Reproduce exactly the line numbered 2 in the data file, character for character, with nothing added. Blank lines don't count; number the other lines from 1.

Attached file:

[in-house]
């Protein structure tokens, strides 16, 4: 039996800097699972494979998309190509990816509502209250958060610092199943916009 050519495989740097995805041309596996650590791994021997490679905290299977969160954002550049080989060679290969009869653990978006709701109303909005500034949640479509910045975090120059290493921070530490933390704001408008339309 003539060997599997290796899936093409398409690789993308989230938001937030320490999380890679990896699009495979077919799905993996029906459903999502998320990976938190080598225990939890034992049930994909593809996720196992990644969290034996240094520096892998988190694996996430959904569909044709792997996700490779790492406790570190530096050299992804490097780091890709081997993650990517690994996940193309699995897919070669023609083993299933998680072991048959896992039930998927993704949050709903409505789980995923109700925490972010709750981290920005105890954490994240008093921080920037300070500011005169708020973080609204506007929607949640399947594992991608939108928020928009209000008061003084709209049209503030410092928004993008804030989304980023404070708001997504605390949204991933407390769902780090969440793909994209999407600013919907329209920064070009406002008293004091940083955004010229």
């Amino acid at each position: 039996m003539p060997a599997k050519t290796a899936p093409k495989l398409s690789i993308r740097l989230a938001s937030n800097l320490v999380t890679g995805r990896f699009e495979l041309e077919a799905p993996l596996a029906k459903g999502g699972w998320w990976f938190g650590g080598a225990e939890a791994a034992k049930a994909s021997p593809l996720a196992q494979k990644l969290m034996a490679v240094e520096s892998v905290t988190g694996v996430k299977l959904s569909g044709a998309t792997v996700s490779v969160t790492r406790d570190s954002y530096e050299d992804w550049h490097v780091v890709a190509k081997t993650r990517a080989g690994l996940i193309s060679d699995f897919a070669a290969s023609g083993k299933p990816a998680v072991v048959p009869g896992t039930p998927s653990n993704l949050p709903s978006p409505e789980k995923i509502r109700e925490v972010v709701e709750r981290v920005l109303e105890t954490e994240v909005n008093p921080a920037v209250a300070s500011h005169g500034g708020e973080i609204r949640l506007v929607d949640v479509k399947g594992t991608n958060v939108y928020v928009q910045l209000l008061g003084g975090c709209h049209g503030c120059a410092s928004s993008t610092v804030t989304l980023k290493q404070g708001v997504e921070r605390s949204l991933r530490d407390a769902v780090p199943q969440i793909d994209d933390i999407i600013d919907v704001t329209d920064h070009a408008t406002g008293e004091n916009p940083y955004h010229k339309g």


């Protein structure tokens, strides 16, 4: 039996800097699972494979998309190509990816509502209250958060610092199943916009 050519495989740097995805041309596996650590791994021997490679905290299977969160954002550049080989060679290969009869653990978006709701109303909005500034949640479509910045975090120059290493921070530490933390704001408008339309 003539060997599997290796899936093409398409690789993308989230938001937030320490999380890679990896699009495979077919799905993996029906459903999502998320990976938190080598225990939890034992049930994909593809996720196992990644969290034996240094520096892998988190694996996430959904569909044709792997996700490779790492406790570190530096050299992804490097780091890709081997993650990517690994996940193309699995897919070669023609083993299933998680072991048959896992039930998927993704949050709903409505789980995923109700925490972010709750981290920005105890954490994240008093921080920037300070500011005169708020973080609204506007929607949640399947594992991608939108928020928009209000008061003084709209049209503030410092928004993008804030989304980023404070708001997504605390949204991933407390769902780090969440793909994209999407600013919907329209920064070009406002008293004091940083955004010229």